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European Commission confirms 2020 emission targets for cars and vans

Date

13 Jul 2012

Sections

Climate & Environment
Transport

On 11 July the Commission tabled proposals to cut average emissions from new cars to 95 grams of CO2 per km in 2020 from a mandatory target of 130g in 2015. Emissions from vans will be reduced to 147g CO2/km in 2020 from a mandatory target of 175g in 2017. “The 2020 targets are achievable, economically sound and cost effective: the technology is already available and affordable. Limiting emissions to 95gr/Km would add around 1000 euros to the price of car and that would be quickly paid off through savings in fuels consumption.” said Mr Jean Marc Gales, CEO CLEPA.

CLEPA welcomes the Regulations proposed establishing the modalities by which the targets would be achieved. Importantly, those targets are based on today's test cycle (NEDC) so as not to undermine planning certainty in the automotive industry. Their implementation will boost employment and benefit consumers and industry.

CLEPA strongly believes in technology-neutrality as a general principle of CO2 regulation in the road transport sector. An average fleet approach and a slope that differentiates targets based on a mass parameter will maintain the diversity of the European car industry and provide flexibility in implementation.

It is particularly positive that Eco-innovations are retained when a revised test procedure is implemented. Rewarding innovative technologies beyond 2020 is an incentive for their market introduction particularly if simplified rules for eligibility criteria and administrative procedures will be set up.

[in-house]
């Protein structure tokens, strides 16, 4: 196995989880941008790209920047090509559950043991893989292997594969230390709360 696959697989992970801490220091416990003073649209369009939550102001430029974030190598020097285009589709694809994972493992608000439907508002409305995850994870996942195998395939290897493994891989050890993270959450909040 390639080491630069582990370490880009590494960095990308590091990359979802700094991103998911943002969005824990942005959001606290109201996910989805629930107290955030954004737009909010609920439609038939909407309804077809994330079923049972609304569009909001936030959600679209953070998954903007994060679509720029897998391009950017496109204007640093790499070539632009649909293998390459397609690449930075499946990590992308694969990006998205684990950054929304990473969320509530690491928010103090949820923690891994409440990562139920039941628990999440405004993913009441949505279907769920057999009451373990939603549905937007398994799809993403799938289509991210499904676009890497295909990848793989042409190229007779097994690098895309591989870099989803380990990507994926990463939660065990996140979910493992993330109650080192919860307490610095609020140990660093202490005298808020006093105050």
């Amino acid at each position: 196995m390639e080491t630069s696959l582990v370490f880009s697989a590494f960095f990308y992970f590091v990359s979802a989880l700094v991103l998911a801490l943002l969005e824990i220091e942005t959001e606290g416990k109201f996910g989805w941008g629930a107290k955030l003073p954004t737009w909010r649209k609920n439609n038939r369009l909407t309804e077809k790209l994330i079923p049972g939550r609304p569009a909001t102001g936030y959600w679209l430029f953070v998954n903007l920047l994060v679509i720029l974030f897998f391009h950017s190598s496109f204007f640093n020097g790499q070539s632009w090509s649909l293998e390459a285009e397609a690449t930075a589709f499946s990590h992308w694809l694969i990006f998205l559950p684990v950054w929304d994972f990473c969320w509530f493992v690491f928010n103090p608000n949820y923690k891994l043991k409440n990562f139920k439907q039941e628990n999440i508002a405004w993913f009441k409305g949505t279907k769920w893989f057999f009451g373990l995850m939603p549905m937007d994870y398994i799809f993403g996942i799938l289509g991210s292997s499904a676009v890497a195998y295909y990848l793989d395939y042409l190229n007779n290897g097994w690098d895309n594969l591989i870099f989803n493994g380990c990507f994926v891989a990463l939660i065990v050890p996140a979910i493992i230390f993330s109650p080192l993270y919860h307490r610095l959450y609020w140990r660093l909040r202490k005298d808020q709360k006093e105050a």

The re-introduction of super credits for low emission vehicles will also boost the development of breakthrough technologies.

The European automotive industry is a global technology leader, largely due to its

investments of 30 billion € in innovation. The 2020 targets offer a clear and stable legal

environment for investment, and will further stimulate innovation by vehicle producers and component suppliers. In addition, fuel efficiency can create high-level jobs, such as

engineering, in a mature industry.

“We firmly believe that the 95 g/km and 147 g/km target are the best compromise between costs and CO2 emission reductions and that they will help keep the competitive advantage that the European automotive industry has in terms of CO2 emission reduction” said Mr Jean Marc Gales, CLEPA CEO.

Consultations among CLEPA members are now open to contribute to the EC communication expected by the end of this year on further CO2 emission reduction limits for 2025 and beyond. Uncertainties about costs and market penetration of alternative powertrains in the next decades must be considered.

Note to Editors

CLEPA is the European Association of Automotive Suppliers. 93 of the world's most prominent suppliers for car parts, systems and modules and 25 National trade associations and European sector associations are members of CLEPA, representing more than 3 thousand companies, employing more than 5 million people and covering all products and services within the automotive supply chain. Based in Brussels, Belgium, CLEPA is recognized as the natural discussion partner by the European Institutions, United Nations and fellow associations (ACEA, JAMA, MEMA, etc).

For more information, consult: www.clepa.eu

For more information, please contact:

Mrs. Amalia Di Stefano, CLEPA Deputy CEO a.distefano@clepa.be Tel.: +32 2 743 91 35

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